You may also hear our Christmas special on shortwave, it's to be aired on our relay partners and you can hear it in it's entirety n on the website at


Before we go it's time to get an audio clip out of the archives. This is a bit of festive music for Christmas from Radio Vaticana's Portugese transmission.

[Audio: Radio Vaticana.wav]

Until next time remember shortwave radio is still full of mysteries – keep tuning and keep reporting. We wish you a Merry Christmas a safe and prospertive New year.

[Audio: BBC World Service]

Image: Christmas light from a Hobart home in Warrane.

December 11, 2014

2014 Christmas Special

It's out and ready for anyone to listen to - the 2014 CHRISTMAS SPECIAL.

In this year's show we play music by John Lennon and Cascada, we travel back to Australia in 1958 via Doctor Who's spare TARDIS and see what Christmas means then. On our journey home we get a comical cultural dose of a hot summers Christmas in Australia - it's no winter wonderland downunder! And as we do every year we finish it off with Jiminy Cricket's Twas the night before Christmas.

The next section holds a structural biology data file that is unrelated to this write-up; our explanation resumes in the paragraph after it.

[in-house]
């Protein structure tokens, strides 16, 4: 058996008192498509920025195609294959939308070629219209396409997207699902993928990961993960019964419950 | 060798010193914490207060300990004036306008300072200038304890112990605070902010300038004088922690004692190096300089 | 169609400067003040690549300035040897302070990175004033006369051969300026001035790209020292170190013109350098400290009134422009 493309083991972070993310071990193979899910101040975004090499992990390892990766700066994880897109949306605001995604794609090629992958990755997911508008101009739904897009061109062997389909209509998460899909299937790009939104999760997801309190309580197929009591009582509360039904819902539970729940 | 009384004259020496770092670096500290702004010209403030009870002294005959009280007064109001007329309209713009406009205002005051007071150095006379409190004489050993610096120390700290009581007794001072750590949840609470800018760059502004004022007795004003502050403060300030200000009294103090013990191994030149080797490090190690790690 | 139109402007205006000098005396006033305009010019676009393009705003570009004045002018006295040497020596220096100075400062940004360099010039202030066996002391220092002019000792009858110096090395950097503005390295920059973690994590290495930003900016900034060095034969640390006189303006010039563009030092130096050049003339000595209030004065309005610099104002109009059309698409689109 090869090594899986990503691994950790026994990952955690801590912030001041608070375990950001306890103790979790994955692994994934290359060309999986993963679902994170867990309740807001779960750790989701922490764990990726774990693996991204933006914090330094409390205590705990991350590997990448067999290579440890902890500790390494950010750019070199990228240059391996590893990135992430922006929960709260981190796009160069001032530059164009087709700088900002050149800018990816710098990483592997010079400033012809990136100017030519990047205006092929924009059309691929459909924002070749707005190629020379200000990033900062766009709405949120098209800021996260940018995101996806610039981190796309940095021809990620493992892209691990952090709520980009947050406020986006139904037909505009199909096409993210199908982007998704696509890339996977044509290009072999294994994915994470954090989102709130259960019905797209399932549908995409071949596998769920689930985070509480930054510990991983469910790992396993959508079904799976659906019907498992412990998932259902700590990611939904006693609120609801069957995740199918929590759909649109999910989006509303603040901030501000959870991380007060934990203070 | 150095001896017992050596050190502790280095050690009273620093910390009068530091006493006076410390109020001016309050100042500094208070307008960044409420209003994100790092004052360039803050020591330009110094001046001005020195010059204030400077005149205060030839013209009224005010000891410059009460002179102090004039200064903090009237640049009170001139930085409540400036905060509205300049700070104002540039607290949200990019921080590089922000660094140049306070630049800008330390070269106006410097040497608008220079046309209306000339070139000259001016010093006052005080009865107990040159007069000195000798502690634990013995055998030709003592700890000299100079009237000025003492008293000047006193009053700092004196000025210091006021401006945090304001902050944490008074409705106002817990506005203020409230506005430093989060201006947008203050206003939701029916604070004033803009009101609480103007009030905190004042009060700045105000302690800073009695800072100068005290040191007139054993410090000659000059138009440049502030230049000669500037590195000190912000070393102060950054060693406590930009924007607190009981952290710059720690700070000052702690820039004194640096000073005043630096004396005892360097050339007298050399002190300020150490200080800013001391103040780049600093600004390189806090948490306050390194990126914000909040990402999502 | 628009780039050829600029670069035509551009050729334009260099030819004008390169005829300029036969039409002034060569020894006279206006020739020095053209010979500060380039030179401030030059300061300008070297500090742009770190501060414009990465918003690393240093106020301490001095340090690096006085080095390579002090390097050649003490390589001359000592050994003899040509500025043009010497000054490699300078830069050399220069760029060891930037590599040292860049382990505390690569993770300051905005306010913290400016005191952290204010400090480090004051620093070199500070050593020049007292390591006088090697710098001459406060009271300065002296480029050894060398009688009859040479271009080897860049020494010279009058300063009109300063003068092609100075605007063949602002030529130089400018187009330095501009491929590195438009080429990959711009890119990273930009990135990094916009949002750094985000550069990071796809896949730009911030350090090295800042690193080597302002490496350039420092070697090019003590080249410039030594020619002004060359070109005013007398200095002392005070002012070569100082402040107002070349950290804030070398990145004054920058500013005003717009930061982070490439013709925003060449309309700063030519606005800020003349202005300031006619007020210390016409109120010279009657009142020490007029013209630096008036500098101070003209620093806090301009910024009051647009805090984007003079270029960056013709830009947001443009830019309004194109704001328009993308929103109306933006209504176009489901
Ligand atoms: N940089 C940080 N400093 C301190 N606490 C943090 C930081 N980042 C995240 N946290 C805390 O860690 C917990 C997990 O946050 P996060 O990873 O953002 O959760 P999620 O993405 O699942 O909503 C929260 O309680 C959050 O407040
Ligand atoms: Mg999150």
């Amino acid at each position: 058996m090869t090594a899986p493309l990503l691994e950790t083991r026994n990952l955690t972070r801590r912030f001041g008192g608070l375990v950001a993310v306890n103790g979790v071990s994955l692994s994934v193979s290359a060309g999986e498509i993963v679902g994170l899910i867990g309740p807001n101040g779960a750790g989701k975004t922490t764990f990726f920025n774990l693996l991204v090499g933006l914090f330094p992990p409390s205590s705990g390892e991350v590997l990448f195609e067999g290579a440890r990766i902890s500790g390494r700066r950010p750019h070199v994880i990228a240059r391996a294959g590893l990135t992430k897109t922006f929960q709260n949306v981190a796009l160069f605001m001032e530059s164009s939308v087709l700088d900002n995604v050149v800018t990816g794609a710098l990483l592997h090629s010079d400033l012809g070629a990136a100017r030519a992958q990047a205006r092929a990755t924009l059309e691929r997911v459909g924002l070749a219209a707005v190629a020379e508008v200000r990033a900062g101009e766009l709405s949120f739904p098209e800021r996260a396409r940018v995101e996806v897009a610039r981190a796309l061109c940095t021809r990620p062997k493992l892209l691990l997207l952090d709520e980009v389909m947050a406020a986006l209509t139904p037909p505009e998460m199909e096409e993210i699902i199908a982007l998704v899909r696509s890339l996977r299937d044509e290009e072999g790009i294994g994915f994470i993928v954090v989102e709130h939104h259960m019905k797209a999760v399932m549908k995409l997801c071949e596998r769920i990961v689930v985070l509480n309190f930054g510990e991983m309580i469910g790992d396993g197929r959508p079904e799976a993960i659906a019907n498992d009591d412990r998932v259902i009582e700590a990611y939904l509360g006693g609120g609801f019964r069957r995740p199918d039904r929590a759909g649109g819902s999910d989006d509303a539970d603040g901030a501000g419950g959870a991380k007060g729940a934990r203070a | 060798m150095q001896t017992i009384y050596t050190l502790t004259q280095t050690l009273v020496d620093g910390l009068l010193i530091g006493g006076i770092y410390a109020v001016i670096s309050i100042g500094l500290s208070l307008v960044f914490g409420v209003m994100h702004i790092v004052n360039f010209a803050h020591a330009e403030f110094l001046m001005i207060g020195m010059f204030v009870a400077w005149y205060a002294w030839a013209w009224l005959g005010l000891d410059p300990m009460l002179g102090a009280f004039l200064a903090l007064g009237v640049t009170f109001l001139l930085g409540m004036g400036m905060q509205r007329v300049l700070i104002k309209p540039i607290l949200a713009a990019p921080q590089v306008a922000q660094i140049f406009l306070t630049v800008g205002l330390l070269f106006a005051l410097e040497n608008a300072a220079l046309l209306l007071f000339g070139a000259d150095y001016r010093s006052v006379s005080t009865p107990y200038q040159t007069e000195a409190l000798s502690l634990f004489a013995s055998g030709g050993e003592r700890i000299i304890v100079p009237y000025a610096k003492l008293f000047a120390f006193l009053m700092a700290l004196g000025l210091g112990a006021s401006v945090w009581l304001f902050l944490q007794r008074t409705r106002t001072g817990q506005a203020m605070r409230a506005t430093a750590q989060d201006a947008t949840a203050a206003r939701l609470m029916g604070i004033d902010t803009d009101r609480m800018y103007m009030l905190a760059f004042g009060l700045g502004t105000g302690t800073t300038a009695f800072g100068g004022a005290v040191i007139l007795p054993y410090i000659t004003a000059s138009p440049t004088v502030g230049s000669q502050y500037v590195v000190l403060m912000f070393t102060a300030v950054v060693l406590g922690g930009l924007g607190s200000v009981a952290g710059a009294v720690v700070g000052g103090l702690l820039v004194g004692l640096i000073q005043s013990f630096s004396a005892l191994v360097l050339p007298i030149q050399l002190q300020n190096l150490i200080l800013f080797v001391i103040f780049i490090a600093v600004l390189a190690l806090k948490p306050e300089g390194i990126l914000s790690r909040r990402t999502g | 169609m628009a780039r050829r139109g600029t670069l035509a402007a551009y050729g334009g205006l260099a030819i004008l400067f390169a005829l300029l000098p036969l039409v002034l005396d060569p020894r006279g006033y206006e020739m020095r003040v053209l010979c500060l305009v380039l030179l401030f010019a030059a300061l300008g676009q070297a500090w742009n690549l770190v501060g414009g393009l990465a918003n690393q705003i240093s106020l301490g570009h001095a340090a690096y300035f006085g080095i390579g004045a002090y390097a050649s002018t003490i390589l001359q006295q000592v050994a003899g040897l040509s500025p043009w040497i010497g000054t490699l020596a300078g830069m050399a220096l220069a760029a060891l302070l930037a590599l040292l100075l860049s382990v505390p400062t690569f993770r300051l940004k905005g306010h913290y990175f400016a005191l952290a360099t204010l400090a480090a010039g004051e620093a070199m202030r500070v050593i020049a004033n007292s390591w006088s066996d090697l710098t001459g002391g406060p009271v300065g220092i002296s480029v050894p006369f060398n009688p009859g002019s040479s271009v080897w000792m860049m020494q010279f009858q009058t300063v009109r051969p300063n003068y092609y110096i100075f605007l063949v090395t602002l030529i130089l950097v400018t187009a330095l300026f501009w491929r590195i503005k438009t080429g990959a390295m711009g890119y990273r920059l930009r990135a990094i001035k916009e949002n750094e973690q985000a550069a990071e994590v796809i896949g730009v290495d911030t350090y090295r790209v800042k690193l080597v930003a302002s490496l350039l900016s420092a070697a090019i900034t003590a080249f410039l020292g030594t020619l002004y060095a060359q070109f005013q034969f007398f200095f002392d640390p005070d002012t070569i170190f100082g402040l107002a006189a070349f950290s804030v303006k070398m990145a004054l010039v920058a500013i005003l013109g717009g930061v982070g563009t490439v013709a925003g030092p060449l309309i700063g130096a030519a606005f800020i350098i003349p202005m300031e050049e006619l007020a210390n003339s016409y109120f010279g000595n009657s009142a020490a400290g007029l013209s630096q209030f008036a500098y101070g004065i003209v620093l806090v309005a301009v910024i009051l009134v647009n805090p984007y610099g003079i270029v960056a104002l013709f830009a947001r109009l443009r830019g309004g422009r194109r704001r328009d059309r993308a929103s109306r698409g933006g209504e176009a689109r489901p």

DOWNLOAD (also in lower kbps formats)

Image: One of Tasmania's most popular Christmas lights in a Hobart outer-suburb.

Reception reports:
We have had a great number of QSL reports received of Europeans hearing us via relay parter Cupid Radio on 6265kHz 10h50-11h20UTC on December 25th 2014.
Here is a YouTube clip of us.
Below is audio of the show via Cupid Radio on 6265kHz (courtesy of Achim

December 10, 2014

New relays

Good news, Focus International has very kindly offered to air our shows on shortwave. Look out to hear them6285 on the 23rd of December.

More good news, Magic 6205 Europe has offered to relay our shows on shortwave as well. These additions are very positive and exciting news as we progress into 2015.

December 6, 2014

DX Extra No.16 Released!

Hello fellow DXers, it is with great excitement to release the latest shortwave news programme DX Extra number 16 to the world wide web! 
In this fortnight's podcast: ABC cutbacks further affect radio Giant sunspot mass Solar storm Two German stations close Santa on Amateur radio Pirate Radio Logs and recordings Audio Archive: Radio Romania International
LISTEN via embedded player: